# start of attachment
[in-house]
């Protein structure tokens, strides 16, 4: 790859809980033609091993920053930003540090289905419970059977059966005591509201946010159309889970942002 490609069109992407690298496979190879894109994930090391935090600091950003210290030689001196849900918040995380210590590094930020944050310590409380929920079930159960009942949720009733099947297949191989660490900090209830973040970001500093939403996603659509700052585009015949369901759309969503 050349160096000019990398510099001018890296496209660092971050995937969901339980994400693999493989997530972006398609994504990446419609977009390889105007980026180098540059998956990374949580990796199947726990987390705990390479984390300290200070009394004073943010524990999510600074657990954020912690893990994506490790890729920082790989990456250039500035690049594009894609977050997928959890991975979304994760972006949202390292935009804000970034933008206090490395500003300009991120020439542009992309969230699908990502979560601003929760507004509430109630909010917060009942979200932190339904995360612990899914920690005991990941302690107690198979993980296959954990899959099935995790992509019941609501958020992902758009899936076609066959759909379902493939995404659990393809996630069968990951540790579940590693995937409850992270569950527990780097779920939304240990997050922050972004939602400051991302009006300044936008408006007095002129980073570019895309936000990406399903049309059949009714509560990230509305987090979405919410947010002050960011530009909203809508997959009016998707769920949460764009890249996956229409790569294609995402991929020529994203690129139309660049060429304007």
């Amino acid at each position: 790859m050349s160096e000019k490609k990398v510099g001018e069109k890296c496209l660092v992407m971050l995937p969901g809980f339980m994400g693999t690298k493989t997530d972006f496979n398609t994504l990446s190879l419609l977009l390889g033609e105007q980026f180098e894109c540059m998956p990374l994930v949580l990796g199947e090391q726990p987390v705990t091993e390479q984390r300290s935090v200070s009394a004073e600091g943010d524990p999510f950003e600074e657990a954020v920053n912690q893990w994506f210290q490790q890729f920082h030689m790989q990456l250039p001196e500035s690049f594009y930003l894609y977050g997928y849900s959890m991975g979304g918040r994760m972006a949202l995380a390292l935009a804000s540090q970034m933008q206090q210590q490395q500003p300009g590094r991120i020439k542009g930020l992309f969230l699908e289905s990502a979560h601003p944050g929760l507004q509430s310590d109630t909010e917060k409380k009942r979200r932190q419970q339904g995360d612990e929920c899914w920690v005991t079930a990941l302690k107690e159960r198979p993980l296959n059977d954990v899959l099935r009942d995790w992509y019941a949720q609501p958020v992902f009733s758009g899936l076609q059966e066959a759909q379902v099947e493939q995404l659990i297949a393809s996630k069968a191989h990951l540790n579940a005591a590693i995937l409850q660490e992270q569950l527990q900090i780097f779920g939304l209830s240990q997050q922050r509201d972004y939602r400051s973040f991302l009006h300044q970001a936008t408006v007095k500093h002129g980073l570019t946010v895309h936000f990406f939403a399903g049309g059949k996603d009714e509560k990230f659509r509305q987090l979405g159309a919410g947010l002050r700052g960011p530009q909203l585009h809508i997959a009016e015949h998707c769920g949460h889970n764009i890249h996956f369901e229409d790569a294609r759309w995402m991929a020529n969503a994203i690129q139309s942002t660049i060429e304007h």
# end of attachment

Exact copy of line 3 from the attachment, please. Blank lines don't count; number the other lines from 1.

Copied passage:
């Amino acid at each position: 790859m050349s160096e000019k490609k990398v510099g001018e069109k890296c496209l660092v992407m971050l995937p969901g809980f339980m994400g693999t690298k493989t997530d972006f496979n398609t994504l990446s190879l419609l977009l390889g033609e105007q980026f180098e894109c540059m998956p990374l994930v949580l990796g199947e090391q726990p987390v705990t091993e390479q984390r300290s935090v200070s009394a004073e600091g943010d524990p999510f950003e600074e657990a954020v920053n912690q893990w994506f210290q490790q890729f920082h030689m790989q990456l250039p001196e500035s690049f594009y930003l894609y977050g997928y849900s959890m991975g979304g918040r994760m972006a949202l995380a390292l935009a804000s540090q970034m933008q206090q210590q490395q500003p300009g590094r991120i020439k542009g930020l992309f969230l699908e289905s990502a979560h601003p944050g929760l507004q509430s310590d109630t909010e917060k409380k009942r979200r932190q419970q339904g995360d612990e929920c899914w920690v005991t079930a990941l302690k107690e159960r198979p993980l296959n059977d954990v899959l099935r009942d995790w992509y019941a949720q609501p958020v992902f009733s758009g899936l076609q059966e066959a759909q379902v099947e493939q995404l659990i297949a393809s996630k069968a191989h990951l540790n579940a005591a590693i995937l409850q660490e992270q569950l527990q900090i780097f779920g939304l209830s240990q997050q922050r509201d972004y939602r400051s973040f991302l009006h300044q970001a936008t408006v007095k500093h002129g980073l570019t946010v895309h936000f990406f939403a399903g049309g059949k996603d009714e509560k990230f659509r509305q987090l979405g159309a919410g947010l002050r700052g960011p530009q909203l585009h809508i997959a009016e015949h998707c769920g949460h889970n764009i890249h996956f369901e229409d790569a294609r759309w995402m991929a020529n969503a994203i690129q139309s942002t660049i060429e304007h």